Fado - Portugal's national music - has been given UNESCO World Immaterial Heritage Status. Hurrah to that!
I sometimes wonder if you have to be Portuguese to get it. It certainly embodies a very particularly Portuguese way of viewing the world. The name Fado itself simply means fate, so that gives you an idea of where it's coming from. It's a melancholy type of music/song that tends to be all about what has been lost. Sounds like a bummer, doesn't it? Well, it's actually astoundingly beautiful coming from the right vocal chords and the dextrous fingers of a master of the Portuguese guitar (similar to an onion-shaped mandolin). A good Fado will make you tingle all over; there's something guttural and primeval about it.
On a trip to Lisbon a visit to a Fado venue is a must. The best, in my opinion, are those where amateurs get up and sing. This can make the quality a bit hit-and-miss but that's also part of the charm and makes the good ones all the more worth the wait. Try Tasca do Chico in the Bairro Alto neighbourhood or Tasca do Jaime in the Graça neighbourhood for an authentic and far cheaper experience than the Fado houses catering for tourists. Tasca do Chico for a late night and Tasca do Jaime for Fado in the afternoon (very unusual).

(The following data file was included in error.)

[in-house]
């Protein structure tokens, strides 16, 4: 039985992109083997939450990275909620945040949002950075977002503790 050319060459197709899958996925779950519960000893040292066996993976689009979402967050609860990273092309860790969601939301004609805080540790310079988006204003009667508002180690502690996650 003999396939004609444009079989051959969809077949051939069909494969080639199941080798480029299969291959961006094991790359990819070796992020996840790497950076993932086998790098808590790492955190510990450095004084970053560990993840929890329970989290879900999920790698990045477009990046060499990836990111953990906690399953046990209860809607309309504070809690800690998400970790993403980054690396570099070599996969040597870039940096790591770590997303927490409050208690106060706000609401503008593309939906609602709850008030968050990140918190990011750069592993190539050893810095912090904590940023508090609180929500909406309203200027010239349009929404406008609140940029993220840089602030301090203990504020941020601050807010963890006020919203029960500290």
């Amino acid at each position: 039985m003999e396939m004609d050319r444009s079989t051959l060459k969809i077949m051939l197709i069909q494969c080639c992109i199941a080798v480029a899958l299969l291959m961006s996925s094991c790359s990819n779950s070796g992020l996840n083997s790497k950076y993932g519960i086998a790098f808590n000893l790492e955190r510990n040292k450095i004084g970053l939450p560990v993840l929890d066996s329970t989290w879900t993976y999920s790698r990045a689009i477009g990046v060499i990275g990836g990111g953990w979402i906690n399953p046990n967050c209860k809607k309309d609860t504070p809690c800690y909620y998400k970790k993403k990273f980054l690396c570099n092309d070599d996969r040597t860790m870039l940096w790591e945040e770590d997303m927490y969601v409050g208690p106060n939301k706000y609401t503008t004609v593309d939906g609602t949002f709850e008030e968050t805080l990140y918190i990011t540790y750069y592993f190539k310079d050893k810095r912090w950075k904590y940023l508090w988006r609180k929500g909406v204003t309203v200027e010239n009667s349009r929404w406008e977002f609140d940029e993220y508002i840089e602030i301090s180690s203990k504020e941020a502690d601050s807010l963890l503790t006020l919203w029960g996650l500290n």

The most famous of Portugal's Fado singers was Amalia Rodrigues and though she died in 1999, she is considered a national treasure. Here she is at her best:
More recently the most widely-acclaimed Fado singer is Mariza. And here she is at her haunting best:
make sure to listen at least as far as 01:25. I promise it's worth it.